DIGITAL MENTAL HEALTH
The Cerebral Shake-Up
Following the drama of mental health startup Cerebral has been like following a juicy show on Netflix—I can’t wait for the next episode to see what happens. In the last episode of Cerebral, I covered the new federal investigation into the company’s excessive prescribing of controlled ADHD medication. So what’s new for this week’s episode?
In This Week’s Episode
Amid the federal investigation, Cerebral decided to stop prescribing Adderall and benzodiazepines. Cerebral will no longer prescribe these meds to new patients and will stop prescribing them to established patients in October.
At the very same time, Cerebral’s board voted to remove CEO Kyle Robertson, citing a “lack of confidence in his leadership.” Dr. Muo is replacing him, but I’m not sure if this is the best swap—Dr. Muo seems to have played a substantial role in pushing for more ADHD diagnoses and Adderall prescriptions.
Profits over patients is a dangerous game. Look no further than Purdue Pharma and the opioid epidemic to see what profits over patients looks like. Unfortunately, I think Cerebral is yet another example of a healthcare company that became so fixated on making money, they forgot about the patients.
How did Cerebral get to this point, though?
At the beginning of the pandemic, the DEA added some flexibilities to the Ryan Haight Act. This act requires providers to have an in-person visit with a patient before prescribing a controlled substance such as Adderall or a benzodiazepine. Therefore, the DEA decided to temporarily scratch the “in-person visit” requirement for the duration of the public health emergency. Cerebral, who initially focused on depression treatment, saw the opportunity to expand into ADHD and sleep disorders, prescribing controlled medications like Adderall and benzodiazepines.
Cerebral is not alone. Done is another company targeting ADHD with Adderall, while Mindbloom is a company targeting psychedelic medicine with Ketamine (controlled drug). I predict these types of companies prescribing controlled substances will follow the same path as Cerebral—profits will become too attractive, clouding the aggressive push to diagnose and treat.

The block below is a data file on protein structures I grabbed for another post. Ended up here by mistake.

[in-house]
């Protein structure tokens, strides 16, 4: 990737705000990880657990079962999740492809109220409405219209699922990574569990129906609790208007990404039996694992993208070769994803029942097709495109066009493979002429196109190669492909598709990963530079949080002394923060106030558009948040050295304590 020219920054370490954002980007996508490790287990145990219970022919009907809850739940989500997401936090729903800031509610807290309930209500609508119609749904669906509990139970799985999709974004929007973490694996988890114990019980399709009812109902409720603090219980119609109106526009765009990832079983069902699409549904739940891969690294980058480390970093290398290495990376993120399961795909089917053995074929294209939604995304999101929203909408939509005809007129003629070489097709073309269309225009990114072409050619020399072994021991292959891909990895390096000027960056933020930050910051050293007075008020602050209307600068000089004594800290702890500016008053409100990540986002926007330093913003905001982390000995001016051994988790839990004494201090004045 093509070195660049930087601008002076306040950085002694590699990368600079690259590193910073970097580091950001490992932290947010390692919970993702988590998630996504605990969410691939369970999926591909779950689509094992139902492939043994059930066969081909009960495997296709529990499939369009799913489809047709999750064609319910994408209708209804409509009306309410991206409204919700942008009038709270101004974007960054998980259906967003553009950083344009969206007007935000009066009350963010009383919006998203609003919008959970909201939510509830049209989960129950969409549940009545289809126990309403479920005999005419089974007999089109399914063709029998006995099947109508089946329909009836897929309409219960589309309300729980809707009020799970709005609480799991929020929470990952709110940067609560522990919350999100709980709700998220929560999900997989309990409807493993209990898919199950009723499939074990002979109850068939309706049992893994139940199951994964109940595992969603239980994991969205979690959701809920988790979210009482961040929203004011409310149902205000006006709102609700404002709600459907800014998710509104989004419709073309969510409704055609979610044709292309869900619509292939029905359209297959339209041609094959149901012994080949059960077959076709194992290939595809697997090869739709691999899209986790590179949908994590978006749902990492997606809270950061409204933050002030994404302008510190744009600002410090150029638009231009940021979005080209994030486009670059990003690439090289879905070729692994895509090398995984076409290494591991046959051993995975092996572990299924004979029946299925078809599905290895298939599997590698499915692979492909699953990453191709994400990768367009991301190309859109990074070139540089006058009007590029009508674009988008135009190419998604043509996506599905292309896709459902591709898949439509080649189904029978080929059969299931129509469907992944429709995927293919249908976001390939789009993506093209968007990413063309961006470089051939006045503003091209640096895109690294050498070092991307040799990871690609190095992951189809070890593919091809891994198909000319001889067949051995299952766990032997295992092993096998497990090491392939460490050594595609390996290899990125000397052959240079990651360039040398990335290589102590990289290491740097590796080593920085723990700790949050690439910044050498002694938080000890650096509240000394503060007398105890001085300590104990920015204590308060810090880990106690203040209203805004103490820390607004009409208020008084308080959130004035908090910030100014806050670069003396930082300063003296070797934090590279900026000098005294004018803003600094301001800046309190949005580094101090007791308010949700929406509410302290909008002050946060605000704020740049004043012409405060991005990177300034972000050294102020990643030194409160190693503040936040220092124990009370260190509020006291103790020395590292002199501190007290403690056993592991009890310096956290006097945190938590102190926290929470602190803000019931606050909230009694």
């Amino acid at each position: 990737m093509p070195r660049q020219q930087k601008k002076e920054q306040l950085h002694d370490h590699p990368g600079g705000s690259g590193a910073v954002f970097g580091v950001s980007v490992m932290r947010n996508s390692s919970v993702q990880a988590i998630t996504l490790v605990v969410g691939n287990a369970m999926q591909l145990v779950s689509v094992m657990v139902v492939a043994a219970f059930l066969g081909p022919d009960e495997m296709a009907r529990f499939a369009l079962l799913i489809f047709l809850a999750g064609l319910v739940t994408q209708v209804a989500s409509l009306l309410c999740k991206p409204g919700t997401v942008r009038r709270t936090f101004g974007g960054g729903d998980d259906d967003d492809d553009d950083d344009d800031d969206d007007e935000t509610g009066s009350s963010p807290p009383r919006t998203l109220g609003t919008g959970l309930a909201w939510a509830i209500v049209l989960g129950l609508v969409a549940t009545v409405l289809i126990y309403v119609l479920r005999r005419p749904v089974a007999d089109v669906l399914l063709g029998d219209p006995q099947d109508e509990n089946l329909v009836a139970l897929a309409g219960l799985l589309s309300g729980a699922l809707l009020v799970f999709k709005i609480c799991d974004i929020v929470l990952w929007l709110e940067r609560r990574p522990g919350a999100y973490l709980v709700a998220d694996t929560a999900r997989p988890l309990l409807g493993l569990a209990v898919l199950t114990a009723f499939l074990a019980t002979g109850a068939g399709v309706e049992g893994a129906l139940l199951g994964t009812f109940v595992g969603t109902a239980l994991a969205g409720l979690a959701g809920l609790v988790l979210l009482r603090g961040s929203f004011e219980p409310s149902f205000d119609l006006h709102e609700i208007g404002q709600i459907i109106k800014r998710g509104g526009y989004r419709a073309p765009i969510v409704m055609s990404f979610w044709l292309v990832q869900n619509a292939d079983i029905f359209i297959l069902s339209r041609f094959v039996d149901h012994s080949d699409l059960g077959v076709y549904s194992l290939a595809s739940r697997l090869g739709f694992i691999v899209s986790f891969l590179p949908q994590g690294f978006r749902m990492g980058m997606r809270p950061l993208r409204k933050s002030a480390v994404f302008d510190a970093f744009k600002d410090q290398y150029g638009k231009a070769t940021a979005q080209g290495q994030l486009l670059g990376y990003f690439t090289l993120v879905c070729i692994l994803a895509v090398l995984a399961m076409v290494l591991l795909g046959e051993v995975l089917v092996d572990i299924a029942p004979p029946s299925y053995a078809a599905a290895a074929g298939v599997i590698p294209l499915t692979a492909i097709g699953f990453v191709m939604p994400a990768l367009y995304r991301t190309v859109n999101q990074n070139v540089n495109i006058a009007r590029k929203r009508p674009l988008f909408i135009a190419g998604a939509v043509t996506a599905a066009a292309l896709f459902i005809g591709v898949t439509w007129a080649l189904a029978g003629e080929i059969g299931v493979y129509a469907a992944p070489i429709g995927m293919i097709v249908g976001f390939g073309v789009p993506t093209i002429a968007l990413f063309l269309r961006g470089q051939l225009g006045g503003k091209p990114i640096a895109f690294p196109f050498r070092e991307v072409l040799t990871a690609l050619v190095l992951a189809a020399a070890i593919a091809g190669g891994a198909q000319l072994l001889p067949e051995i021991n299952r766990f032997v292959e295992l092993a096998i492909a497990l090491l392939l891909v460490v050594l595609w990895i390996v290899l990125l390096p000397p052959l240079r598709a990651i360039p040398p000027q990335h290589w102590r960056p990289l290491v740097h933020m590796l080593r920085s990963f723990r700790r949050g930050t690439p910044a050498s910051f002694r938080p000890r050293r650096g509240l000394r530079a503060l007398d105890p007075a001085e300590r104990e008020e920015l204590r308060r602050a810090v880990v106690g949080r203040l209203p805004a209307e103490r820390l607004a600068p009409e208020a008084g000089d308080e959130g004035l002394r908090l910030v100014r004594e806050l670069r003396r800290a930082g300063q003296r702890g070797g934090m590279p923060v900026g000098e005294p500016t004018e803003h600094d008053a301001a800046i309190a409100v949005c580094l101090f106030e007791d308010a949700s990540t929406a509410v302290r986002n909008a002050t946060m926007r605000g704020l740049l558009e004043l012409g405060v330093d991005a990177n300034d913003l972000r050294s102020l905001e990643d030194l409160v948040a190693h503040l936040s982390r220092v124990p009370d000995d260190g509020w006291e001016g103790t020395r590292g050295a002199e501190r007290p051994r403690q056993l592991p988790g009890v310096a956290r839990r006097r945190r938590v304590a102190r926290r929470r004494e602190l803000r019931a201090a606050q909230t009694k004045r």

However, organizations like the American Psychology Association want the DEA to make the Ryan Haight Act flexibilities permanent. Should they be permanent? It’s tricky. On the one hand, these flexibilities increase access to mental health care. But, on the other hand, these flexibilities increase the potential for misuse.
The government needs to find where the balance lies between access and misuse, and write rules accordingly to maximize access and minimize misuse.
Startups Addressing Care Gaps
- We rank first in healthcare spending.
- We rank last in access to care.
- We rank last in equity.
- We rank last in outcomes.
- We rank last in administrative efficiency.
There’s a pressing need for startups to innovate around these areas of weakness to improve care for all groups of people. Rock Health’s report focuses on digital health innovation targeting groups that the healthcare system has marginalized, including rural communities, Medicaid beneficiaries, women of color and LGBTQ+ individuals.